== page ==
The law would also apply to student managers or athletic training staff. Many football teams, for example, benefit from young women who work as athletic training staff members. Those trainers are frequently found in locker rooms attending to athletes, managing equipment, and supporting coaching staff. House Bill 2 makes it illegal for female managers to accompany their team into a locker room--or any opposite-gender manager to enter a locker room, even when empty.
I've spoken with a couple of legislators off the record about this legislation, and none could provide clarity as to how these particular examples of teachers performing their job functions would be protected from legal recourse by House Bill 2. And using the exceptions written in the legislation is certainly a stretch for administrators, teachers, and coaches.
The legislation is entirely murky when it comes to students outside of the school setting. Marching bands, and occasionally athletes, are sometimes forced to use activity buses for changing areas--and not often are there enough buses to segregate by gender, nor are there enough chaperones to ensure a same-gender teacher, coach, or administrator is present. It's unclear how House Bill 2 might affect these matters.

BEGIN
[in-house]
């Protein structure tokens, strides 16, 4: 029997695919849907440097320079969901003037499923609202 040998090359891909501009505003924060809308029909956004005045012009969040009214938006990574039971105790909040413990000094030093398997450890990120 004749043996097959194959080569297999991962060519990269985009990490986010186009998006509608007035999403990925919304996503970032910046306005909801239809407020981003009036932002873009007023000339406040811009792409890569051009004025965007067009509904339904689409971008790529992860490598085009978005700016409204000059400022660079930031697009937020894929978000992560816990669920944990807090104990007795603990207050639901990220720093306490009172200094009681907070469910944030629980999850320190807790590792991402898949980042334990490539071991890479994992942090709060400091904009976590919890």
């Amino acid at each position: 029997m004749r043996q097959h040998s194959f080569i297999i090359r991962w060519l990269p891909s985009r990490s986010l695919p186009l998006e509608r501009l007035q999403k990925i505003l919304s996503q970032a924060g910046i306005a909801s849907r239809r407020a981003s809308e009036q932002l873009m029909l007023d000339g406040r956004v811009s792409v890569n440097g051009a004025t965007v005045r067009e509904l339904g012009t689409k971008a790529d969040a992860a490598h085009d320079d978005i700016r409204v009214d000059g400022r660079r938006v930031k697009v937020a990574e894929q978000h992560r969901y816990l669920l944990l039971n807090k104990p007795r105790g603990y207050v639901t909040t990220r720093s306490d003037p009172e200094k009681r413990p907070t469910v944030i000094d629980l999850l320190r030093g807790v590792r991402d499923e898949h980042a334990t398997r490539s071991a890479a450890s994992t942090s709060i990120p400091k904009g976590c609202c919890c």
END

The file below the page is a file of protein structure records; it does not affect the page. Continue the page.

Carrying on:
Educators can breathe a temporary sigh of relief, though.
House Bill 2 lacks any kind of enforcement clause, meaning that there's no designated charge imposed for when someone breaks this law. The UNC School of Government wrote a helpful blog post last year that notes the likeliest charge for using an opposite gender restroom is second degree trespassing--but it would mean a local district attorney would have to be willing to press such a charge. Arresting a principal for writing up a kid caught smoking in the boys room seems farcical--but my guess is that it might provide a legitimate escape hatch if the kid's parents are lawyers.
State Attorney General Roy Cooper also announced today that his office will decline to represent North Carolina in a court case already filed regarding House Bill 2, meaning that pending court action may well nullify parts of this legislation.
Still, for educators just trying to do their jobs, House Bill 2 offers little protection--and might actually keep them from performing their duties.